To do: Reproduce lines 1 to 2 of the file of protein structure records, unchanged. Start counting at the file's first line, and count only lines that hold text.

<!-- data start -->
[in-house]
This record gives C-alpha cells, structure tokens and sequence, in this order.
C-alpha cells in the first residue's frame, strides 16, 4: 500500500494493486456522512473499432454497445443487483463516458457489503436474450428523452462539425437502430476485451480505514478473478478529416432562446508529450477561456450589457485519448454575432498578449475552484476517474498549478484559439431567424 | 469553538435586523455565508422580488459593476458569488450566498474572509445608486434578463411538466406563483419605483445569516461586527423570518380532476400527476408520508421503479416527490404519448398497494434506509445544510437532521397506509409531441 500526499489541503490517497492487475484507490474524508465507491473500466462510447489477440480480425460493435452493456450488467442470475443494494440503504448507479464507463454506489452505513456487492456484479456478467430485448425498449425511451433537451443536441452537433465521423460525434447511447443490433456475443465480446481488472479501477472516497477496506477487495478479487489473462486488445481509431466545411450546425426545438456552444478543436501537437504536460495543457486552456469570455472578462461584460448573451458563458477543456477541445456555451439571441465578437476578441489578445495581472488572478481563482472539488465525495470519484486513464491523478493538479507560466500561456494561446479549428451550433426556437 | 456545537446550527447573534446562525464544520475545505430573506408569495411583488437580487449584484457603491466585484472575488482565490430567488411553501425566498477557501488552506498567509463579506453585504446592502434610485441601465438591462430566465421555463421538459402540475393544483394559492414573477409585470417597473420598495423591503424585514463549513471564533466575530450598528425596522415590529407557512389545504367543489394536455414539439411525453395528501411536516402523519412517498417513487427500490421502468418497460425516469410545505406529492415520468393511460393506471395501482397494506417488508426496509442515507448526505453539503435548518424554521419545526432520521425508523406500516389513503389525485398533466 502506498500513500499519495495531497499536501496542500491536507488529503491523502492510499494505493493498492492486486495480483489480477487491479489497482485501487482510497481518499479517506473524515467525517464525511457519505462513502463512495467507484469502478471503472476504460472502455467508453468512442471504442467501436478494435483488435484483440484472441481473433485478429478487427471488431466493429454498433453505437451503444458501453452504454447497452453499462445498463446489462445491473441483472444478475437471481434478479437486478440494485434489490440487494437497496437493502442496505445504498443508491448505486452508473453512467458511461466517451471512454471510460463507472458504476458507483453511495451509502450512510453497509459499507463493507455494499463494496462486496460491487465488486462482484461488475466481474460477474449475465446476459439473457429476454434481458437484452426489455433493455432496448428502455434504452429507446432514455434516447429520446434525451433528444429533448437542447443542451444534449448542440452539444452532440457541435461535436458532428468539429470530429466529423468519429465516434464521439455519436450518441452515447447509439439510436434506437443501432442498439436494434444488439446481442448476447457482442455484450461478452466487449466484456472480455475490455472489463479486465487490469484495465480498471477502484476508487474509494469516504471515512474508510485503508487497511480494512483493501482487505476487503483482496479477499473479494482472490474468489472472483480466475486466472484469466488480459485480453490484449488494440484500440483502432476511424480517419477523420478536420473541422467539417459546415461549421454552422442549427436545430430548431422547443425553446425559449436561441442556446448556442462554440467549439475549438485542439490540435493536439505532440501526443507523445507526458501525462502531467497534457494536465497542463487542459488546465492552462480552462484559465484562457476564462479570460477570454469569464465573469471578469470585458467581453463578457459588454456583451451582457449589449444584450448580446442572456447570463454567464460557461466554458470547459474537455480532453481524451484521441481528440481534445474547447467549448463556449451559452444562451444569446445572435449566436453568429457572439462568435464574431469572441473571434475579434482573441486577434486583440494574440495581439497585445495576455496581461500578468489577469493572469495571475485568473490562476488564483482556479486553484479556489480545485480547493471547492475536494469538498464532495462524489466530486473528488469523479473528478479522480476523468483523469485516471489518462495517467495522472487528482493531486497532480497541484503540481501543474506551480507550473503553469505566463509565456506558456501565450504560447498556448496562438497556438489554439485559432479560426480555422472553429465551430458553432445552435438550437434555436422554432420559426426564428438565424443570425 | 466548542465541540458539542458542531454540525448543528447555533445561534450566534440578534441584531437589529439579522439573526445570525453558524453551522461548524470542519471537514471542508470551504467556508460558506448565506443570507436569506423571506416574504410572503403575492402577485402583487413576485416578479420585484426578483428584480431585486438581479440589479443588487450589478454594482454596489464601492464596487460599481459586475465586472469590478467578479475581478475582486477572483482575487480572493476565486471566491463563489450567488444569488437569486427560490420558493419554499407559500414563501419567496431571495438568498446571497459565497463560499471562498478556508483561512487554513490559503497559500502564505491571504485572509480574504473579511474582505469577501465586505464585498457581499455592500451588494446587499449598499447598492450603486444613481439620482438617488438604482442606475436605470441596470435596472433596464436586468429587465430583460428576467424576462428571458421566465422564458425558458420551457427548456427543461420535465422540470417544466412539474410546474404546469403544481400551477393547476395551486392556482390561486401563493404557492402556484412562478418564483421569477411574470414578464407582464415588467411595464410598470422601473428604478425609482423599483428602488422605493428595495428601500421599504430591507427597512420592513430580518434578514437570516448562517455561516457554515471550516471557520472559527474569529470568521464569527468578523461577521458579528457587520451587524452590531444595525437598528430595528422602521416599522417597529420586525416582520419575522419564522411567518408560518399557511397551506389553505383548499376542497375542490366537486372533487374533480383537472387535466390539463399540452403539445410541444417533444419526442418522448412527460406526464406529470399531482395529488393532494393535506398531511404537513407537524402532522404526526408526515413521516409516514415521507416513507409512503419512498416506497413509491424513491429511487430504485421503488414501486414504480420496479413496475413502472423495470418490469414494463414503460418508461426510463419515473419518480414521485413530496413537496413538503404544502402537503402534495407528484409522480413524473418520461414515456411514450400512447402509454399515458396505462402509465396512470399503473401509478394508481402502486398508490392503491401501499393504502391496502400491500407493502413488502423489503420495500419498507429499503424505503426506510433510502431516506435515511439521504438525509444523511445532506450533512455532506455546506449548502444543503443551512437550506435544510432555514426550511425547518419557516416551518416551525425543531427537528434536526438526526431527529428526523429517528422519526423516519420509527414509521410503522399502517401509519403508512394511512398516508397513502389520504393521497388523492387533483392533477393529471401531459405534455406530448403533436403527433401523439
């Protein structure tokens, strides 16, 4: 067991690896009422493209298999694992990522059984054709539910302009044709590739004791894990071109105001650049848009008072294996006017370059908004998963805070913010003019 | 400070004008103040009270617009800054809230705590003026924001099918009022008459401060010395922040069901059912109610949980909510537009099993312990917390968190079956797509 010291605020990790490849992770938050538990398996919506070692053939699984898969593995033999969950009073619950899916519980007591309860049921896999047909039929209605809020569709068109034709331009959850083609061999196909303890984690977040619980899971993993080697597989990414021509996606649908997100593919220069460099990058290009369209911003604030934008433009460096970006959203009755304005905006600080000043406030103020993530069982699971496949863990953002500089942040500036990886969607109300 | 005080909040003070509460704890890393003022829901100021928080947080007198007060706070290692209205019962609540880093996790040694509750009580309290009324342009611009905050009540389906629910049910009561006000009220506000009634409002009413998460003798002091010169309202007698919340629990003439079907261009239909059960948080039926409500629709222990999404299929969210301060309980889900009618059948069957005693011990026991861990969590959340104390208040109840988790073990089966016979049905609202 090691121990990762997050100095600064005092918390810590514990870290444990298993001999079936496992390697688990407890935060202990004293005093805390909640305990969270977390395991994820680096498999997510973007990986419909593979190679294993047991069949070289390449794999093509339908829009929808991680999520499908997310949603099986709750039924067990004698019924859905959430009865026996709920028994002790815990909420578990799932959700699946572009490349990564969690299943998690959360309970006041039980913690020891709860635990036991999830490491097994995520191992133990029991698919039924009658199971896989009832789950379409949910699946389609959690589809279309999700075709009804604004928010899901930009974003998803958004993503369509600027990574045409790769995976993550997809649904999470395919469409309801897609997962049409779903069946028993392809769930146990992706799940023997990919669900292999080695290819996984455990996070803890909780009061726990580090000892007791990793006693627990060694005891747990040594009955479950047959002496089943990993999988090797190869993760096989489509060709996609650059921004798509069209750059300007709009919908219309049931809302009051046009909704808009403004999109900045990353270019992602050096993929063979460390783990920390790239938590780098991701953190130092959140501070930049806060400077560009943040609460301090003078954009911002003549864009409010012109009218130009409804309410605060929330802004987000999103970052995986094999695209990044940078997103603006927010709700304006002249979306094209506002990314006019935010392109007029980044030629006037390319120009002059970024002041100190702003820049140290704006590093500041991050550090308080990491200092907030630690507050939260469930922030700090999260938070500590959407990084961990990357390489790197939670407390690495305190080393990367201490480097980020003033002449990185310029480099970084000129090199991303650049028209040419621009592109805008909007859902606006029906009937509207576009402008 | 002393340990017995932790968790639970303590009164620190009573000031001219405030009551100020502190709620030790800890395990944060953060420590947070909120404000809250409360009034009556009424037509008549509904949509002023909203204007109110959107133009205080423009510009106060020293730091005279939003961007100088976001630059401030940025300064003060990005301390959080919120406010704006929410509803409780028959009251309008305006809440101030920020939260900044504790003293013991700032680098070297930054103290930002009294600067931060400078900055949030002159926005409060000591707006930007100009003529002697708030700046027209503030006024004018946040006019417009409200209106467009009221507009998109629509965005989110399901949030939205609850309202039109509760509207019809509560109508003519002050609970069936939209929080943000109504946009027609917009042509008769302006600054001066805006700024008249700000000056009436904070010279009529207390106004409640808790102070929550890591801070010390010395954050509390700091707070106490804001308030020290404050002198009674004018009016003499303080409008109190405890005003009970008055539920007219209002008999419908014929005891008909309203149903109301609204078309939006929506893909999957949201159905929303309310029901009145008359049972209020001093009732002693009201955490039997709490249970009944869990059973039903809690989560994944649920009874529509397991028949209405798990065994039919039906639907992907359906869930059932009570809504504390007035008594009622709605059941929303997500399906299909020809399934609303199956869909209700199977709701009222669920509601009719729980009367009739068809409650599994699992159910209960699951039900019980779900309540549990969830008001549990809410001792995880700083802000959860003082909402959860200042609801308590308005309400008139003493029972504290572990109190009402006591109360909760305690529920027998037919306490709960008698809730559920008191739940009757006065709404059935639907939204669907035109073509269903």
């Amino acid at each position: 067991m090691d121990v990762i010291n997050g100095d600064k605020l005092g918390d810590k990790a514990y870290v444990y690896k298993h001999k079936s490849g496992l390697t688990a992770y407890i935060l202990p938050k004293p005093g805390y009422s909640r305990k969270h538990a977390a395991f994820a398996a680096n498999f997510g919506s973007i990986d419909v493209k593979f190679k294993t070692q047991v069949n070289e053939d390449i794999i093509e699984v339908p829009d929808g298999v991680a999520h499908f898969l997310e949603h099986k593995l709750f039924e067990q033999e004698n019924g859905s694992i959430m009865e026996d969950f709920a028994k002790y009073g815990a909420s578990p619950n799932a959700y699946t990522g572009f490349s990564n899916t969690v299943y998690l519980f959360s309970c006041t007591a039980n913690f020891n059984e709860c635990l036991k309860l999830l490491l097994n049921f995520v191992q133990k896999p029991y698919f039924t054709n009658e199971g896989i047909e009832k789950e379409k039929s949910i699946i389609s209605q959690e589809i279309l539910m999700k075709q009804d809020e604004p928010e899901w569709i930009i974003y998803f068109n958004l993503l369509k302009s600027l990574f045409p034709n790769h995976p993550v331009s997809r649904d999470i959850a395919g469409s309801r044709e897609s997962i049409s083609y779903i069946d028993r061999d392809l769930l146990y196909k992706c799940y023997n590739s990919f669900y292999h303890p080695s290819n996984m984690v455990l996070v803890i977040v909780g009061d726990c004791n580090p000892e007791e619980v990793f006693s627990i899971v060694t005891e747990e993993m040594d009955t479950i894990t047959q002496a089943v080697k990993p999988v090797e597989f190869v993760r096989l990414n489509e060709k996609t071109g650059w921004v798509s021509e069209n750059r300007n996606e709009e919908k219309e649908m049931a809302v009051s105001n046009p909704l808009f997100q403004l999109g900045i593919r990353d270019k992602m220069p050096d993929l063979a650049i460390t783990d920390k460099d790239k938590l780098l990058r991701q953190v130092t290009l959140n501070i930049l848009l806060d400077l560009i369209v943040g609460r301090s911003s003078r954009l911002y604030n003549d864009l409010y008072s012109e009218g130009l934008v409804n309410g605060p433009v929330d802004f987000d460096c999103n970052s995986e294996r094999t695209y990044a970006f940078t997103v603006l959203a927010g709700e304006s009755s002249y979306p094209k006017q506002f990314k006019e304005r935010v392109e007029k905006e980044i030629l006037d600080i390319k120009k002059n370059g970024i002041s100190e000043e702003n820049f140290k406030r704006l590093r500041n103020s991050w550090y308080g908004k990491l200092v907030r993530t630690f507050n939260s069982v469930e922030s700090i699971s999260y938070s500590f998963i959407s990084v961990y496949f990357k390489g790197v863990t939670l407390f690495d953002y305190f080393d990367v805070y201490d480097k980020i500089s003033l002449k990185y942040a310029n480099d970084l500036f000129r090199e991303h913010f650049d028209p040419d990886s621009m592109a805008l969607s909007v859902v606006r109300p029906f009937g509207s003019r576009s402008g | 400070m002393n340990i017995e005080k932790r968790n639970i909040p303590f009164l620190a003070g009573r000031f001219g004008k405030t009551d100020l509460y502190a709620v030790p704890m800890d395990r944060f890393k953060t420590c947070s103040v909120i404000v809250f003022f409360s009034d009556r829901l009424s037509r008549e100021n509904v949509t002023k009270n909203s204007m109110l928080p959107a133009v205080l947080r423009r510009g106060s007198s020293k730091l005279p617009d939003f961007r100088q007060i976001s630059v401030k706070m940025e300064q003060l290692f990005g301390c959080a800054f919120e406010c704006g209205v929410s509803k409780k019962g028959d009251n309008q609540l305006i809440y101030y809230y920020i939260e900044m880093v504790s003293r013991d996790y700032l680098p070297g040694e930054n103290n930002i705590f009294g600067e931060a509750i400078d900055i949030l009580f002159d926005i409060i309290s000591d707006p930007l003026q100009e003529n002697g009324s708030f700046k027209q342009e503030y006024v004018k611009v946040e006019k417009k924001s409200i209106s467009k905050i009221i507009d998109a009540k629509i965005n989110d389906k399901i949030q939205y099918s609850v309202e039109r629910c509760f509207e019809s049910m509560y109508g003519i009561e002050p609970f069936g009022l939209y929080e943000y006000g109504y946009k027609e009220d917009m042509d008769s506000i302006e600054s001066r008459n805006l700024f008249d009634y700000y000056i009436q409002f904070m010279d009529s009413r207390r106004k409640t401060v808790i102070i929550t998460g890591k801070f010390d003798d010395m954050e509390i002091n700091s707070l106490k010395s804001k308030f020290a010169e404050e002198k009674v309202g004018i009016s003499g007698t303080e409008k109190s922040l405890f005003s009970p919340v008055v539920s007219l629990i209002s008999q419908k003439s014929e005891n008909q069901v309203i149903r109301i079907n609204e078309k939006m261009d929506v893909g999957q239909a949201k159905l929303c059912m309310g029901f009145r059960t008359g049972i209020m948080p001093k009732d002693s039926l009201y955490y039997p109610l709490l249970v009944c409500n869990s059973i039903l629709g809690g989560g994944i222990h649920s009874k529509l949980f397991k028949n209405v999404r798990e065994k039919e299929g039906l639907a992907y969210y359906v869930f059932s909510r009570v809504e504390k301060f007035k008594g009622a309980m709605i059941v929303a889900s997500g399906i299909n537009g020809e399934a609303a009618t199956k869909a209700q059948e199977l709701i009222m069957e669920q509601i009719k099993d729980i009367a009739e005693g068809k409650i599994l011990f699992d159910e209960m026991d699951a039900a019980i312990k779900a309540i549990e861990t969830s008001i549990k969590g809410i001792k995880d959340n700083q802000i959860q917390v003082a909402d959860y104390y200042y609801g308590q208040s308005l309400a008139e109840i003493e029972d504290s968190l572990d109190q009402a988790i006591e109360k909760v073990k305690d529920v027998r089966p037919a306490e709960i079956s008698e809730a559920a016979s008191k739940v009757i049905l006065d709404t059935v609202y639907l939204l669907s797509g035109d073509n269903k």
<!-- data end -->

[in-house]
This record gives C-alpha cells, structure tokens and sequence, in this order.